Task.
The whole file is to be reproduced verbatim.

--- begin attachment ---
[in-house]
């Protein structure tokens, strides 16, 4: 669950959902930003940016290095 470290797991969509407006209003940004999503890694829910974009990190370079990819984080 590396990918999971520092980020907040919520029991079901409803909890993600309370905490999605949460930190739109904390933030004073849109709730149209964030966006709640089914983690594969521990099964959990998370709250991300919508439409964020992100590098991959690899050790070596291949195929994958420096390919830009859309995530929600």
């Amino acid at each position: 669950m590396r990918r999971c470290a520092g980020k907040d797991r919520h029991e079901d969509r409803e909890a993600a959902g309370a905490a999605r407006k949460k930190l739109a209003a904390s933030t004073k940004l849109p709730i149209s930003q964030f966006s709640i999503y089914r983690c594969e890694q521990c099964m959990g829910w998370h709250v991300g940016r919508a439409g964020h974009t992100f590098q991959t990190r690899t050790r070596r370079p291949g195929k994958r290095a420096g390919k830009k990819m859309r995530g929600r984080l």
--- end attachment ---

[in-house]
């Protein structure tokens, strides 16, 4: 669950959902930003940016290095 470290797991969509407006209003940004999503890694829910974009990190370079990819984080 590396990918999971520092980020907040919520029991079901409803909890993600309370905490999605949460930190739109904390933030004073849109709730149209964030966006709640089914983690594969521990099964959990998370709250991300919508439409964020992100590098991959690899050790070596291949195929994958420096390919830009859309995530929600």
């Amino acid at each position: 669950m590396r990918r999971c470290a520092g980020k907040d797991r919520h029991e079901d969509r409803e909890a993600a959902g309370a905490a999605r407006k949460k930190l739109a209003a904390s933030t004073k940004l849109p709730i149209s930003q964030f966006s709640i999503y089914r983690c594969e890694q521990c099964m959990g829910w998370h709250v991300g940016r919508a439409g964020h974009t992100f590098q991959t990190r690899t050790r070596r370079p291949g195929k994958r290095a420096g390919k830009k990819m859309r995530g929600r984080l």